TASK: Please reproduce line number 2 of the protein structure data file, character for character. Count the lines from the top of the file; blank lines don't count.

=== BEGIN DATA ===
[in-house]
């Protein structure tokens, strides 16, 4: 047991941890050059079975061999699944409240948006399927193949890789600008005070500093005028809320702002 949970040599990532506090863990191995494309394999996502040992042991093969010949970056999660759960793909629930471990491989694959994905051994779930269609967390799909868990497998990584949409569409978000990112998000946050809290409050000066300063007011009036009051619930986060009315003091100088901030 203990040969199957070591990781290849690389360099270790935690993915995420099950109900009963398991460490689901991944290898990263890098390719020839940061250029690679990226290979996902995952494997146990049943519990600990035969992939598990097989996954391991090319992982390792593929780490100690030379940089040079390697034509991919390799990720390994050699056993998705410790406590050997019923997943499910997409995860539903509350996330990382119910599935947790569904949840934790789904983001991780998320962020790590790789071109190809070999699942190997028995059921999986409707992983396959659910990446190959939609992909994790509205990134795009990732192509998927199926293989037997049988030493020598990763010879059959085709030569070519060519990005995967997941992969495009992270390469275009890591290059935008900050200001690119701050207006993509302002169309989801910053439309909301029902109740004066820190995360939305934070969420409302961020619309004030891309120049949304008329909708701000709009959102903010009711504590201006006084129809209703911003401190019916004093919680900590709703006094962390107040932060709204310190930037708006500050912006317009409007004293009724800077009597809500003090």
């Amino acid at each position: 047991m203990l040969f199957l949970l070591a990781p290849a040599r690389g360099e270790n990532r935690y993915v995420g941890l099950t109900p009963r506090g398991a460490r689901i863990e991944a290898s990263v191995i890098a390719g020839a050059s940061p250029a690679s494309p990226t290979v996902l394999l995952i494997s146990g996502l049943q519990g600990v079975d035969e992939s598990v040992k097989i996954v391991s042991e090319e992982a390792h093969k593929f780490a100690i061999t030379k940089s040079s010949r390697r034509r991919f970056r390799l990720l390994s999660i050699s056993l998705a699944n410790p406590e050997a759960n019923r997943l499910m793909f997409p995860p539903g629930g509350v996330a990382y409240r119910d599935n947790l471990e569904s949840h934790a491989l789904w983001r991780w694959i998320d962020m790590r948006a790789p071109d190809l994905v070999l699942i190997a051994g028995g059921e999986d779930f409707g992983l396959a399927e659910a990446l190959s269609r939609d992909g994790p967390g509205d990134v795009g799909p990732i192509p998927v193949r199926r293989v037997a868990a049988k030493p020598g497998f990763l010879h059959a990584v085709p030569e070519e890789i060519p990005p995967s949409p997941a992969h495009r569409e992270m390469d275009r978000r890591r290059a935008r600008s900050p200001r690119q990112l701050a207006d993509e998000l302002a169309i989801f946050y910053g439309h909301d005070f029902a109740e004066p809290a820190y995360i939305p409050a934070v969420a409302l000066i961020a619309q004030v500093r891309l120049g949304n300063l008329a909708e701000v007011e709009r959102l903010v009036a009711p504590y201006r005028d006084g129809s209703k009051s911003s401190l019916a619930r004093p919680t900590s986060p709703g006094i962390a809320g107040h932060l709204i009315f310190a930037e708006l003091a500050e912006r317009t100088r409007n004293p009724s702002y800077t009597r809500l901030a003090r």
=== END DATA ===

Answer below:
């Protein structure tokens, strides 16, 4: 047991941890050059079975061999699944409240948006399927193949890789600008005070500093005028809320702002 949970040599990532506090863990191995494309394999996502040992042991093969010949970056999660759960793909629930471990491989694959994905051994779930269609967390799909868990497998990584949409569409978000990112998000946050809290409050000066300063007011009036009051619930986060009315003091100088901030 203990040969199957070591990781290849690389360099270790935690993915995420099950109900009963398991460490689901991944290898990263890098390719020839940061250029690679990226290979996902995952494997146990049943519990600990035969992939598990097989996954391991090319992982390792593929780490100690030379940089040079390697034509991919390799990720390994050699056993998705410790406590050997019923997943499910997409995860539903509350996330990382119910599935947790569904949840934790789904983001991780998320962020790590790789071109190809070999699942190997028995059921999986409707992983396959659910990446190959939609992909994790509205990134795009990732192509998927199926293989037997049988030493020598990763010879059959085709030569070519060519990005995967997941992969495009992270390469275009890591290059935008900050200001690119701050207006993509302002169309989801910053439309909301029902109740004066820190995360939305934070969420409302961020619309004030891309120049949304008329909708701000709009959102903010009711504590201006006084129809209703911003401190019916004093919680900590709703006094962390107040932060709204310190930037708006500050912006317009409007004293009724800077009597809500003090």